This tiny spinal stimulator could someday have a big impact on paralysis

November 29, 2023

A Johns Hopkins materials scientist and collaborators have developed a tiny device that may hold promise for restoring mobility to those with lower limb paralysis, a condition affecting approximately 1.4 million Americans. The novel apparatus, a spinal stimulator, can be placed below the injury site through a simple injection, setting it apart from conventional stimulators, which are bulky and must be deployed farther from the nerves that control leg movements. "The concept behind spinal stimulators is their ability to bypass injured regions, sending essential motor commands from the brain to the spinal region responsible for leg motions. Conventional spinal stimulators are implanted either on the spinal cord's dorsal surface (facing the person's back) or directly into the spinal tissue. The researchers hope that this technology—if eventually proven safe and effective for use in humans— could someday help restore leg function in people with spinal cord injuries or neuromotor diseases.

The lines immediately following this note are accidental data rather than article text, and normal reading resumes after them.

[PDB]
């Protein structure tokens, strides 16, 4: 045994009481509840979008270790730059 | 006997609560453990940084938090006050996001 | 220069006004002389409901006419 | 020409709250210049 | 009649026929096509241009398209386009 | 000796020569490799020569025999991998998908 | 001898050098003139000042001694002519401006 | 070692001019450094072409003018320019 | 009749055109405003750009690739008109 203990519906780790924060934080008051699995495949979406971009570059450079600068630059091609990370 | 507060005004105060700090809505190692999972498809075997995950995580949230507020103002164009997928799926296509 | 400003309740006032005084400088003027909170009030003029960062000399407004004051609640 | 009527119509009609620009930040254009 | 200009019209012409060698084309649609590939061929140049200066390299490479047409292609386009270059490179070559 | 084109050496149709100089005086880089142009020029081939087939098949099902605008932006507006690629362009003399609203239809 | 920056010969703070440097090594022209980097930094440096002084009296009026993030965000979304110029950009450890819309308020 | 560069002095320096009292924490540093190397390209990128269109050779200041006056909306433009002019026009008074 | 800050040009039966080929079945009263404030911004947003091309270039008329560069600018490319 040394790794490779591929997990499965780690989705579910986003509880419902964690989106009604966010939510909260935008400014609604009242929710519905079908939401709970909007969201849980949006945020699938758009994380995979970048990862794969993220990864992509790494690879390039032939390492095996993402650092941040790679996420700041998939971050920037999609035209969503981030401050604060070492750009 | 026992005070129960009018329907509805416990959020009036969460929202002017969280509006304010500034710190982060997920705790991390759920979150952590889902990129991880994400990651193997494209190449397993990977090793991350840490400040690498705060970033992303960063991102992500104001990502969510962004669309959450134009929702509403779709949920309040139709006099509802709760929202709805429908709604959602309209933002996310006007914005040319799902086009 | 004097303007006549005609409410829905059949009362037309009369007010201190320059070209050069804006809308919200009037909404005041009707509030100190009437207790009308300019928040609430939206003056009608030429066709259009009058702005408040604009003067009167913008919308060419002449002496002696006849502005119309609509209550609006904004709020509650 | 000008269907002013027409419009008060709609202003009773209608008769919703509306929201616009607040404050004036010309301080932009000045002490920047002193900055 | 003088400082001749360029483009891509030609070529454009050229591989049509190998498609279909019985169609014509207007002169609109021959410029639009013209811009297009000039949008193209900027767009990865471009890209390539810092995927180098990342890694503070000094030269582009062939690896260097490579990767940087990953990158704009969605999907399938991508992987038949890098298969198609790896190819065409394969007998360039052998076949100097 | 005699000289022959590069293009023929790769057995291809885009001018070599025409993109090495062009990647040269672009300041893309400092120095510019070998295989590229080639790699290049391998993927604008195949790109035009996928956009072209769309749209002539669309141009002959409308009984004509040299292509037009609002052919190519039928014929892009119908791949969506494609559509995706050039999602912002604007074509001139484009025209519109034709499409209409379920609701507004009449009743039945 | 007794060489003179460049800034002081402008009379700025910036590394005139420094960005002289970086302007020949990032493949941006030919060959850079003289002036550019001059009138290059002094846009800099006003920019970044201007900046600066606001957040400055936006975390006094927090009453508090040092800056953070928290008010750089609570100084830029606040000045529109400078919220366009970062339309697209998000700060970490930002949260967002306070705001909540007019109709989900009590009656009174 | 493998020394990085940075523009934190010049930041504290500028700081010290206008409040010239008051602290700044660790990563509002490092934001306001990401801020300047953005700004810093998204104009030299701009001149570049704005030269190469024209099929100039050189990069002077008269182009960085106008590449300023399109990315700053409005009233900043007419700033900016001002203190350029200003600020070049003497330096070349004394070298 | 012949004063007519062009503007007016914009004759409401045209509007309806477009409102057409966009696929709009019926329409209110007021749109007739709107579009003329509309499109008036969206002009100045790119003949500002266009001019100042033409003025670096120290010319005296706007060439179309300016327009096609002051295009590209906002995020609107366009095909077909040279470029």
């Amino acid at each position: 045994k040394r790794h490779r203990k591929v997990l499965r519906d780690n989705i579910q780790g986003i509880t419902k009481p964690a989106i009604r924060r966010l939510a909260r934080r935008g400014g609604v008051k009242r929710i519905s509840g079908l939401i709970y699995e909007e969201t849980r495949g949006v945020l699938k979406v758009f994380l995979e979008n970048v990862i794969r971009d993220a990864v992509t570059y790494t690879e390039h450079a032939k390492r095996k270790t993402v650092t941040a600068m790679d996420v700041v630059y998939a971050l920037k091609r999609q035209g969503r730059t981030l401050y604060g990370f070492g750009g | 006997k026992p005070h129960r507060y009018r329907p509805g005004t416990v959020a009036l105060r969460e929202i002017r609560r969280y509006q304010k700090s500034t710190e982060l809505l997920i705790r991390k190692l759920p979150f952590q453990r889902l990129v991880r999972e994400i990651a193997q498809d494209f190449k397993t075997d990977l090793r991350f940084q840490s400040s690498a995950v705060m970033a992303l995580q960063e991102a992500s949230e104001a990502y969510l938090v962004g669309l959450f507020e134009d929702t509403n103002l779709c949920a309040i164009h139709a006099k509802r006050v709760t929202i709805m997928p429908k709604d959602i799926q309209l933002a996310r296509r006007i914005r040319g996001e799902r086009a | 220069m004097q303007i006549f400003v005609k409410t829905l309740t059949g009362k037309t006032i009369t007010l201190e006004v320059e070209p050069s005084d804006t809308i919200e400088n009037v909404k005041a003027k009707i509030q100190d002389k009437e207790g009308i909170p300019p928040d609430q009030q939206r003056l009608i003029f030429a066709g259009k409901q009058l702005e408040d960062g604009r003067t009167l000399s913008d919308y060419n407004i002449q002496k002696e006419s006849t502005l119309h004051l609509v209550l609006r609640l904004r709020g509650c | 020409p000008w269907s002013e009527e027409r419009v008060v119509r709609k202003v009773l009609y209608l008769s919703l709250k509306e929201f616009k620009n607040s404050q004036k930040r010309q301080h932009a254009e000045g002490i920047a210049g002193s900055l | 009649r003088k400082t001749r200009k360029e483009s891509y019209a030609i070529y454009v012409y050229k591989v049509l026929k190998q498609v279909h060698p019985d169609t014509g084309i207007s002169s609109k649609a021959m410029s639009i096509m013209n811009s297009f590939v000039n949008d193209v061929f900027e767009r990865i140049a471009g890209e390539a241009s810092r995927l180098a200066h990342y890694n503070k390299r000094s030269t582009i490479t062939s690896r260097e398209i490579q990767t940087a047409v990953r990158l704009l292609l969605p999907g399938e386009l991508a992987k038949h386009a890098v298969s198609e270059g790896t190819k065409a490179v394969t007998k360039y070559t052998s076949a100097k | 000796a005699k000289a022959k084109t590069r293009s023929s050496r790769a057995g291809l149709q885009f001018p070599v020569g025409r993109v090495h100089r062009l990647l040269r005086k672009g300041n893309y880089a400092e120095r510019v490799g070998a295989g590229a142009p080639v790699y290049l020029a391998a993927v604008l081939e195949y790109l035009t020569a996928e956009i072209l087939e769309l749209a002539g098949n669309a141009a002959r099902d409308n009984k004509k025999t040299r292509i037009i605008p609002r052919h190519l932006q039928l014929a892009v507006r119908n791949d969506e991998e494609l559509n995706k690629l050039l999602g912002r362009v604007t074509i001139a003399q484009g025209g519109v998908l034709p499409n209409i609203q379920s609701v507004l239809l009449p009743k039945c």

The source of this news is from Johns Hopkins University